The perforations of proximal gastrointestinal tract were six times as common as perforations of distal gastrointestinal tract as has been noted in earlier studies from India[1], which is in sharp contrast to studies from developed countries like United States[4], Greece[5] and Japan[6] which revealed that distal gastrointestinal tract perforations were more common.

Not only the site but the etiological factors also show a wide geographical variation. Khanna et al[7] from Varanasi studied 204 consecutive cases of gastrointestinal perforation and found that over half(108 cases) were due to typhoid. They also had perforations due to duodenal ulcer(58), appendicitis(9), amoebiasis(8) and tuberculosis(4). These figures show the importance of infection and infestation in the third world which is also reflected in the high incidence of typhoid and tubercular perforation in our study. At the other end of the spectrum, Noon et al[8] from Texas studied 430 patients of gastrointestinal perforation and found 210 cases to be due to penetrating trauma, 92 due to appendicitis and 68 due to peptic ulcer. This shows the importance of trauma in developed countries. However, the increased incidence of gastrointestinal perforations due to blunt trauma in the present series(9%) and 21% in another study by Bose et al[9] from PGIMER Chandigarh, may be due to high speed road traffic accidents on national highway near Chandigarh.

Duodenal to gastric ulcer ratio was 7:1 in the present series and 15:1 noted in an earlier study from India[1]. Contrary to this the ratio is 4:1 in studies from United Kingdom[10] and United States[11].

There were 51(10%) deaths within 30 postoperative day which is comparable with other published series [1012] despite delay in seeking medical treatment. This was probably because of lower mean age(which is a factor determining mortality) of patients in our study. The main cause of death in the present series of patients was septicemia(59%). Therefore contamination is a crucial consideration in patients with peritonitis and problem of mortality is a problem of infection. So by early surgical intervention, we succeed in preventing further contamination by removing the source of infection though the end result will also depend upon the general host resistance and the antibiotic sensitivity of the organism[13].

The major cause of postoperative morbidity were respiratory complications(28%) e.g. pneumonia, atelectasis, pleural effusion or ARDS, wound infection(25%), septicemia(18%) and dyselectrolaemia(17%) which are preventable and should be detected early and aggressively treated. Unacceptably high incidence of abdominal wall disruption(9%) in the present series was multifactorial due to delayed presentation, gross contamination of peritoneal cavity, septicemia and above all the faulty methods of abdominal closure as majority of our patients were operated by inexperienced resident doctors who are a floating population and are still in the learning curve.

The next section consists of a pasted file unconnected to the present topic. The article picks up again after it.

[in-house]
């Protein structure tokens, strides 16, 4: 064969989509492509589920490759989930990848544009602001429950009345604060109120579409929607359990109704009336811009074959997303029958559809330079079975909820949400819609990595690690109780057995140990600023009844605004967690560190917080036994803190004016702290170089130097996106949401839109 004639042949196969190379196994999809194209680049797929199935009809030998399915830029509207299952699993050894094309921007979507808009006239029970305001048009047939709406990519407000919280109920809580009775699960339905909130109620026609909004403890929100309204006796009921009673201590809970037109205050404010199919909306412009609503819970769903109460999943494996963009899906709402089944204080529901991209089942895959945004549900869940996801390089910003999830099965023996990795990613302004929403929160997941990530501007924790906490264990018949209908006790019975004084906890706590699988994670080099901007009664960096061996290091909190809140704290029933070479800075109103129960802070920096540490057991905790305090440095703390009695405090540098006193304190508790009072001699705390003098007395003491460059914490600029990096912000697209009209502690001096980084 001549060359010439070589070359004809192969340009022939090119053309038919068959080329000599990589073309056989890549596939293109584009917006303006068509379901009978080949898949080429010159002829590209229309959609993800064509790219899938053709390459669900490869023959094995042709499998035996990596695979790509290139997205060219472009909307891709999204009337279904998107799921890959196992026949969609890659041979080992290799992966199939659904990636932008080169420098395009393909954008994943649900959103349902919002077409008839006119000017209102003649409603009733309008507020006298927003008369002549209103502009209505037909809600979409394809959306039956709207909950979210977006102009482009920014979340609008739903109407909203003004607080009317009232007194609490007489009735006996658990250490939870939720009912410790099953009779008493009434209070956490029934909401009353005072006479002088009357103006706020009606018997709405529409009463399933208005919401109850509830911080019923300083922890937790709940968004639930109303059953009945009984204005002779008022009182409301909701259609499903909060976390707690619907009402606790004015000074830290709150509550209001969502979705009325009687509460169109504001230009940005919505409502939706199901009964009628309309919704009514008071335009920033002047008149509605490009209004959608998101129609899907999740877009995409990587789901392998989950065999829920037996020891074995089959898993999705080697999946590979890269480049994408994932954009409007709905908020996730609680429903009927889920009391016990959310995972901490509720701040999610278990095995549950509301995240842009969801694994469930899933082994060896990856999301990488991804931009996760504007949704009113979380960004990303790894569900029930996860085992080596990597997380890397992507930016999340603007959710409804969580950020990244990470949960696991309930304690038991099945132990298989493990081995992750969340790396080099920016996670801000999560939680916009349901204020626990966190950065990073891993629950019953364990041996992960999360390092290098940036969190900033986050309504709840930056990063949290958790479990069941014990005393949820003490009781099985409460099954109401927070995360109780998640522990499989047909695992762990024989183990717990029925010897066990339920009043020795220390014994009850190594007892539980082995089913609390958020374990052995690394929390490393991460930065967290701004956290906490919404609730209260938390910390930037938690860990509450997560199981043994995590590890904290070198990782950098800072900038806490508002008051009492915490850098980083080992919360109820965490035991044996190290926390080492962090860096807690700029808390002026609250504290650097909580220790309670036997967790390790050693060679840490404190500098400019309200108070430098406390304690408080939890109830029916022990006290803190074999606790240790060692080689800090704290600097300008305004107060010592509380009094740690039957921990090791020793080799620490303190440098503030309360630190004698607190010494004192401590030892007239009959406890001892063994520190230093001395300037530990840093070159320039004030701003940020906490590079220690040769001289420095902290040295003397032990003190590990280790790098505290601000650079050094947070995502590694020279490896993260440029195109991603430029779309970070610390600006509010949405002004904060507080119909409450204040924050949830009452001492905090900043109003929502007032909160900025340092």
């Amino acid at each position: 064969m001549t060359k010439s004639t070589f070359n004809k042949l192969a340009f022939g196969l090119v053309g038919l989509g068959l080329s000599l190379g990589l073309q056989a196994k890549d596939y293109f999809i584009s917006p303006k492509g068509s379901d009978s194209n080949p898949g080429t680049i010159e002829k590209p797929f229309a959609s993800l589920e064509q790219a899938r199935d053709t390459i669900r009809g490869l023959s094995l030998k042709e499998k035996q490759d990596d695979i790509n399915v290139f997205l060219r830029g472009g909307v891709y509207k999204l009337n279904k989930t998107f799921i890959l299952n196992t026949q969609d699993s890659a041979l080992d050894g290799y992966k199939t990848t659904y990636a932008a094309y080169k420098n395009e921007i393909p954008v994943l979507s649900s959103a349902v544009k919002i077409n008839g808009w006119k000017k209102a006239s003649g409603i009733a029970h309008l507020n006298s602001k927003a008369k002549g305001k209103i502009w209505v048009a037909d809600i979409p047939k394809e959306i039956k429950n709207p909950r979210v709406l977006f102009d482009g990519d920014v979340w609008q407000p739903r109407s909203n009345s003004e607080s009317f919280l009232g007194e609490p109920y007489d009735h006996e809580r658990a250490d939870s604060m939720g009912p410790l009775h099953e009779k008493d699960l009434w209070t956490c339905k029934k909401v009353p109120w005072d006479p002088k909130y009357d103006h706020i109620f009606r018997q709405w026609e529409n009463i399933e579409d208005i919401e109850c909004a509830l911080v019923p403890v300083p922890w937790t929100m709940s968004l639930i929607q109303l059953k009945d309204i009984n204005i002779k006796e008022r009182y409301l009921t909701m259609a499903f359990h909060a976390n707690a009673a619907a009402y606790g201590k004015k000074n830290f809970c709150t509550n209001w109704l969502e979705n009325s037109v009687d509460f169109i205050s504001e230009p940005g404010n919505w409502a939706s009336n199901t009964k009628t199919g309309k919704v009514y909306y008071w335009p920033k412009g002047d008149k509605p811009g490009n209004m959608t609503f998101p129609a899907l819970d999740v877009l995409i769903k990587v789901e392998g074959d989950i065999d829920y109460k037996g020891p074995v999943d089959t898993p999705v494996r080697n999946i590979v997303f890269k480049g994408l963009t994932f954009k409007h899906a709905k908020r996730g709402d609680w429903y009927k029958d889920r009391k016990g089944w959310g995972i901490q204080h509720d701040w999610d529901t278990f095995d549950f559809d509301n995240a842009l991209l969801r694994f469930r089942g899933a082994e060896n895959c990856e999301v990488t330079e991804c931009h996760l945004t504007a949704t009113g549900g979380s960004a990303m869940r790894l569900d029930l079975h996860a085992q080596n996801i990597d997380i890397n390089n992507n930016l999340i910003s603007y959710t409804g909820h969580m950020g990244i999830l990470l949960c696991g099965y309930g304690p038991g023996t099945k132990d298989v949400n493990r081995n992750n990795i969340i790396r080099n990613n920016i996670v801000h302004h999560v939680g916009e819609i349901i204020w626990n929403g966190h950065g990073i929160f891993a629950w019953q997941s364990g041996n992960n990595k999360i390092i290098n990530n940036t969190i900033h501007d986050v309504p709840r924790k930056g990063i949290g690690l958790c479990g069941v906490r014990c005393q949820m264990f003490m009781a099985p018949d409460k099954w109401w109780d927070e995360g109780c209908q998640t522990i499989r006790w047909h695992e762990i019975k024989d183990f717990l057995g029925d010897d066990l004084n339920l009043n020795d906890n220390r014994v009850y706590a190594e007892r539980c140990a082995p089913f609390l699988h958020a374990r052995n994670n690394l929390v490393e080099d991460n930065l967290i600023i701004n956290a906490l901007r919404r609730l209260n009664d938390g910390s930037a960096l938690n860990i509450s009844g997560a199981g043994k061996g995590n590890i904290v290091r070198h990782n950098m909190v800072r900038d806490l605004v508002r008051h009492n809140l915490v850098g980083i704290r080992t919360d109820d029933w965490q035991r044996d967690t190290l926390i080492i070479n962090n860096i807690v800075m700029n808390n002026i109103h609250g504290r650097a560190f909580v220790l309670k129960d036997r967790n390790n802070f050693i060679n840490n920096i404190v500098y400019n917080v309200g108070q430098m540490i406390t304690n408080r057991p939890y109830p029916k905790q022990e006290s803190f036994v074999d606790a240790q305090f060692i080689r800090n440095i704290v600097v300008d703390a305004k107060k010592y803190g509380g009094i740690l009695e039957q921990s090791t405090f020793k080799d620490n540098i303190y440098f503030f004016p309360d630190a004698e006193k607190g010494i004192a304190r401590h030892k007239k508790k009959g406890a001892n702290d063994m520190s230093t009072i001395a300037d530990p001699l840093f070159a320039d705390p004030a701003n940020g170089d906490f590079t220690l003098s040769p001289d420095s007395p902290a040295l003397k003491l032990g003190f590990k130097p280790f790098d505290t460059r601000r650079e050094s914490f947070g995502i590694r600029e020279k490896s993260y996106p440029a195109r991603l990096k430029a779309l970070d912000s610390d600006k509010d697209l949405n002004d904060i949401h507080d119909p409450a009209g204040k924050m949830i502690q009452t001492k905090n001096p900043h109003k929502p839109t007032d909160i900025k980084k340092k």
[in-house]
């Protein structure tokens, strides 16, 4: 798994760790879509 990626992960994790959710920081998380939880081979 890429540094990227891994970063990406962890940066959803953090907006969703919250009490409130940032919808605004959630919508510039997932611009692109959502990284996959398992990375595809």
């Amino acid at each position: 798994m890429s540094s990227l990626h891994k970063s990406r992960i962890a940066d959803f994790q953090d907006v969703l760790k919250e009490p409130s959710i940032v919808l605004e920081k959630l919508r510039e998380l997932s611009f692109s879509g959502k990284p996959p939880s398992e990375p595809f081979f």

To conclude, the spectrum of perforation peritonitis in India continues to be different from its western counterpart with duodenal ulcer perforation, perforating appendicitis, typhoid perforation and tubercular perforation being the major causes of generalized peritonitis. The increasing incidence of hollow visceral injuries due to blunt abdominal trauma is a diagnostic dilemma for the surgeons and warrants early recognition and prompt treatment to avoid major morbidity and mortality.


  1. Dorairajan LN, Gupta S, Deo SVS, Chumber S, Sharma L: Peritonitis in India-A decades experience. Tropical Gastroenterology. 1995, 16 (1): 33-38.

    CAS  PubMed  Google Scholar 

  2. Sharma L, Gupta S, Soin AS, Sikora S, Kapoor V: Generalised peritonitis in India-The tropical spectrum. Jap J Surg. 1991, 21: 272-77. 10.1007/BF02470946.

    Article  CAS  Google Scholar 

  3. Suanes C, Salvesan H, Espehang B: A multifactorial analysis of factors related to lethality after treatment of perforated gastrduodenal ulcer. Ann Surg. 1989, 209: 418-23.

    Article  Google Scholar 

  4. Washington BC, Villalba MR, Lauter CB: Cefamendole-erythromycin-heparin peritoneal irrigation. An adjunct to the surgical treatment of diffuse bacterial peritonitis. Surgery. 1983, 94: 576-81.

    CAS  PubMed  Google Scholar 

  5. Nomikos IN, Katsouyanni K, Papaioannou AN: Washing with or without chloremphenicol in the treatment of peritonitis. A prospective clinical trial. Surgery. 1986, 99: 20-25.

    CAS  PubMed  Google Scholar 

  6. Shinagawa N, Muramoto M, Sakurai S, Fukui T, Hon K, Taniguchi M, Mashita K, Mizuno A, Yura J: A bacteriological study of perforated duodenal ulcer. Jap J Surg. 1991, 21: 17-

    Google Scholar 

  7. Khanna AK, Mishra MK: Typhoid perforation of the gut. Postgraduate Medical Journal. 1984, 60: 523-

    Article  PubMed Central  CAS  PubMed  Google Scholar 

  8. Noon GP, Beall AC, Jorden GL: Clinical evaluation of peritoneal irrigation with antibiotic solution. Surgery. 1967, 67: 73-

    Google Scholar 

  9. Bose SM, Kumar A, Chaudhary A, Dhara I, Gupta NM, Khanna SK: Factors affecting mortality in small intestinal perforation. Indian J Gastroenterol. 1986, 5 (1): 261-63.

    CAS  PubMed  Google Scholar 

  10. Crawfurd E, Ellis H: Generalised peritonitis-The changing spectrum. A report of 100 consecutive cases. Br J Clin Pract. 1985, 5: 177-78.

    Google Scholar 

  11. People TB: Candida with perforated peptic ulcer. Surgery. 1986, 100: 758-64.

    Google Scholar 

  12. Bohen J, Boulanger M, Meakins L: Prognosis in generalized peritonitis. Arch Surg. 1983, 118: 285-

    Article  Google Scholar 

  13. Nadkarni KM, Shetty SD, Kagzi RS, Pinto AC, Bhalerao RA: A small bowel perforation- A study of 32 cases. Arch Surg. 1981, 116: 53-57.

    Article  CAS  PubMed  Google Scholar 

  14. Ellis H: Incisions, closures and management of the wound. Maingot's Abdominal operations. Edited by: Zinner MJ, Schwartz IS, Ellis H. 1997, New Jersey Prentice Hall, 395-426. 10

    Google Scholar 

Download references

Author information

Authors and Affiliations


Corresponding author

Correspondence to Rajender Singh Jhobta.

Rights and permissions

This article is published under license to BioMed Central Ltd. This is an Open Access article distributed under the terms of the Creative Commons Attribution License (, which permits unrestricted use, distribution, and reproduction in any medium, provided the original work is properly cited.

Reprints and permissions

About this article

Cite this article

Jhobta, R.S., Attri, A.K., Kaushik, R. et al. Spectrum of perforation peritonitis in India-review of 504 consecutive cases. World J Emerg Surg 1, 26 (2006).

Download citation

  • Received:

  • Accepted:

  • Published:

  • DOI: